Employing the word decision could give one the impression that I actually did something to deliberately drive my life forward – or even to the side – during the last year. I didn’t decide much; 2010 was a year when things happened to me. I got pulled into the rushing rapids, and there were no overhanging branches to grab. I didn’t decide to say goodbye to my mother. She chose to stop treatment and enter hospice. I didn’t have to make any decisions; the rest of my life – my family and my work – just happened to accommodate my schedule so I could be with her until the end.
That was in February. What followed, all year, was a whirlwind of one thing after another: travel, work, responsibilities, challenges, burdens, changes, opportunities. Life just kept barreling on.
Never before have I been so behind. Never before have I had so many loose ends waving at me, so many unsorted piles and unattended tasks. The priority duties (for the most part) are (apparently) not overlooked, but otherwise my chin is barely above water. All those photos I mean to scan, those folders I want to clear out, the letters I want to write. That teetering stack of books is ridiculous; I really do want to read them all, but when? The New Yorker magazine arrives every week, I can’t keep up with it. Sometimes the issues stay in their plastic cover, piling up on the table where we put the mail. There’s that workshop I mean to take, the language I want to learn, the instrument I want to play again. The girls’ room is spilling over with out out-of-favor toys and books outgrown and clothes in their drawers that are now too short for them. I mean to spend an afternoon sorting and reordering and making bags of things to take to the French equivalent of the Goodwill. Next weekend.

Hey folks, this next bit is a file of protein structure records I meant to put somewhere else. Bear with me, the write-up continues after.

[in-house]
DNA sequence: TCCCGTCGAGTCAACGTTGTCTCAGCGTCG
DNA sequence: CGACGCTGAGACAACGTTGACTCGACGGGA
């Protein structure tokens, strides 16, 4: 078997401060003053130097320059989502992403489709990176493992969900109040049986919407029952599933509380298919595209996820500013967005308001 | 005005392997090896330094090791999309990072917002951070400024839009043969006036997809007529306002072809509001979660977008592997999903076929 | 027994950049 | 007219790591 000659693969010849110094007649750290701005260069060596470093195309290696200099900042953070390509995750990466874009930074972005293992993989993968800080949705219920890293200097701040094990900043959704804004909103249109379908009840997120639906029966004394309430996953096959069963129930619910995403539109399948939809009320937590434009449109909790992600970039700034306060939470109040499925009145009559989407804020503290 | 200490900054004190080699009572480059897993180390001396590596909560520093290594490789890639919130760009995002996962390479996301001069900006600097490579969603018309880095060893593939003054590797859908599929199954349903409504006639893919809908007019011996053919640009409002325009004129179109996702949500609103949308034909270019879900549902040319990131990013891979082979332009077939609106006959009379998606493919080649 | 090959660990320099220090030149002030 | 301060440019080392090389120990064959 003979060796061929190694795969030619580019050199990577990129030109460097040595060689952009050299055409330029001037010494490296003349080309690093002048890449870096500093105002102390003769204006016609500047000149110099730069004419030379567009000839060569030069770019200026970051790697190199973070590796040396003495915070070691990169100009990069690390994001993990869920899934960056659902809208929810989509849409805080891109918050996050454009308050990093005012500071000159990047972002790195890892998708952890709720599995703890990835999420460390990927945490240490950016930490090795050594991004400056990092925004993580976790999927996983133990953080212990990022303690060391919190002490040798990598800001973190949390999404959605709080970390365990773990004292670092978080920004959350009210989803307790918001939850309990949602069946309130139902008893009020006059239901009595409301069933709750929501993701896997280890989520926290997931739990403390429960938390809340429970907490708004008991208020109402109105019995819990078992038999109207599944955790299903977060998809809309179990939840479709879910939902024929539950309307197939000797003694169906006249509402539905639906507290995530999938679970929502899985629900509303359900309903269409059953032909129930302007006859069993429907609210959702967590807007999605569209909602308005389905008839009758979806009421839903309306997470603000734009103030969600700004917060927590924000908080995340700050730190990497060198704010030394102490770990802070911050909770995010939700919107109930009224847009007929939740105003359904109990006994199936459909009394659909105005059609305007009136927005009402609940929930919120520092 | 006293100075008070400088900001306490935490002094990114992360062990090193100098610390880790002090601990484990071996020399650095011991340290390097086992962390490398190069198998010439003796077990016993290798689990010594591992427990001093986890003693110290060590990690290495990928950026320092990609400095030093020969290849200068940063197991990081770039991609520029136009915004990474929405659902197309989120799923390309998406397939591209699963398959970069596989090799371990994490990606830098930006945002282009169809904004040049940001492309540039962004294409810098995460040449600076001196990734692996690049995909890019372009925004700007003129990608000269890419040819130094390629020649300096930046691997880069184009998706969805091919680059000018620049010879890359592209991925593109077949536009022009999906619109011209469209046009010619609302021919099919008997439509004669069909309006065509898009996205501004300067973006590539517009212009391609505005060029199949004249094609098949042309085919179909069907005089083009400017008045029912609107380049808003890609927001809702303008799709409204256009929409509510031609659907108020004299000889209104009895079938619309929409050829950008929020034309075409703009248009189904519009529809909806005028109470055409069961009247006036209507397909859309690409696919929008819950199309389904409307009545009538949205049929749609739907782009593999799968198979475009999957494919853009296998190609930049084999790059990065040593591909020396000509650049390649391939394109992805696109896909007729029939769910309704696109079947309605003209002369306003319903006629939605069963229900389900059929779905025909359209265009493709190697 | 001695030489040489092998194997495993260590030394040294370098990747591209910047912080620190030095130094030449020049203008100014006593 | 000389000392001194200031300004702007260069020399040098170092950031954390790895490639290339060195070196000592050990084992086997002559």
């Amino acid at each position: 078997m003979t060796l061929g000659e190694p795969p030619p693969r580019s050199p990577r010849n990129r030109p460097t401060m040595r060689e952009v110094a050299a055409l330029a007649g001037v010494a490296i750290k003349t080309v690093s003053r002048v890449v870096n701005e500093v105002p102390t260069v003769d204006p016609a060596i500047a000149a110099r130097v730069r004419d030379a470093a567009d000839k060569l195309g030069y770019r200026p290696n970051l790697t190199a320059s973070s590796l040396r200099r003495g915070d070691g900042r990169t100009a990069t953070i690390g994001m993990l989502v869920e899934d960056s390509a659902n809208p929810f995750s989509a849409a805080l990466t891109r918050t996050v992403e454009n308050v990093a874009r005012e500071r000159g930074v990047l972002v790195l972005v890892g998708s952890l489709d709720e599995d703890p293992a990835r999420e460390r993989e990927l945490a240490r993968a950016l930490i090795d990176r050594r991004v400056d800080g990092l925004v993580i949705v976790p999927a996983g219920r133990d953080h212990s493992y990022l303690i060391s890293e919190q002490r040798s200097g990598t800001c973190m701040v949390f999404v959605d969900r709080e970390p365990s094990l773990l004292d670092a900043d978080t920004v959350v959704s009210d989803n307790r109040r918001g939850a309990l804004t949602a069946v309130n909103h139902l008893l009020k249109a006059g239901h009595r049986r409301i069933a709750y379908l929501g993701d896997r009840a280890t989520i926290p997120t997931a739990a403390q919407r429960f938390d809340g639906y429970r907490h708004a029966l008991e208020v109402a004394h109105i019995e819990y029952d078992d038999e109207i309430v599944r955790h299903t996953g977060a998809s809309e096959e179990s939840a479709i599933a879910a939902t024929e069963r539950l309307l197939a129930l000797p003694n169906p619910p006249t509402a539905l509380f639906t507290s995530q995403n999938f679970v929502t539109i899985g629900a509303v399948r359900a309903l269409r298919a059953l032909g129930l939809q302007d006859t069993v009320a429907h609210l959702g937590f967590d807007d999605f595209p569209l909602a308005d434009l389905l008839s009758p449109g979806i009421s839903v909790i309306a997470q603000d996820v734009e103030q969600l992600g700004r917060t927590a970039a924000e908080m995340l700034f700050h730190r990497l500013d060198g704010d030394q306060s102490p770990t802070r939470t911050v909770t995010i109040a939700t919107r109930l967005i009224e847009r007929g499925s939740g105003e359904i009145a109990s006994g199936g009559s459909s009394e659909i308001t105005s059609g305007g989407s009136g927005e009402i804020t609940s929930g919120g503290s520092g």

Life hurls at me its great adventures and its mundane missions and there is all of it I want to do, to taste, to try to manage, to accomplish. I’m greedy about life; I say yes far too often. I overestimate what I can do and underestimate how long it will take. Then I curse all that eagerness when I find myself running around like a chicken with my head cut off.
This could all make me crazy, and in the past, it has.
Sometime in the last few months – I can’t say when exactly, but recently – I decided not to sweat it anymore. I decided to stop worrying about what I haven’t done and what I haven’t (yet) gotten to and to stop beating myself up for it. Remorse is romantic but not terribly productive. In the end, I’ll get to what I get to.
Even before my mother was sick, she used to worry out loud about the backroom. This was the room where she stowed, over the years, her memories, her childhood scrapbooks, college folders, love letters, trip memorabilia and the general accumulation of stuff that one acquires after fifty years in the same house. She didn’t want to burden us with the disposal of those effects. I didn’t want her to worry about this. “Leave it,” I told her, “Go do what’s interesting to you. Travel. Be with your friends. We’ll clean it out later, after you’re gone.” And we did.
If I didn’t want her to make herself crazy about getting everything in perfect order, why would I do that to myself?
This life is the full-bodied one I’ve chosen, wisely or not. Sometimes it rolls in too fast, too large, too much at once. But that’s what it is and I’ll take it. I’ll take as much of life as I can and if I don’t get to everything, if I don’t get it all done, if it doesn’t all fit in the perfect order of my imagined self, well then at least it keeps things interesting.
As for how this will play out? We’ll see.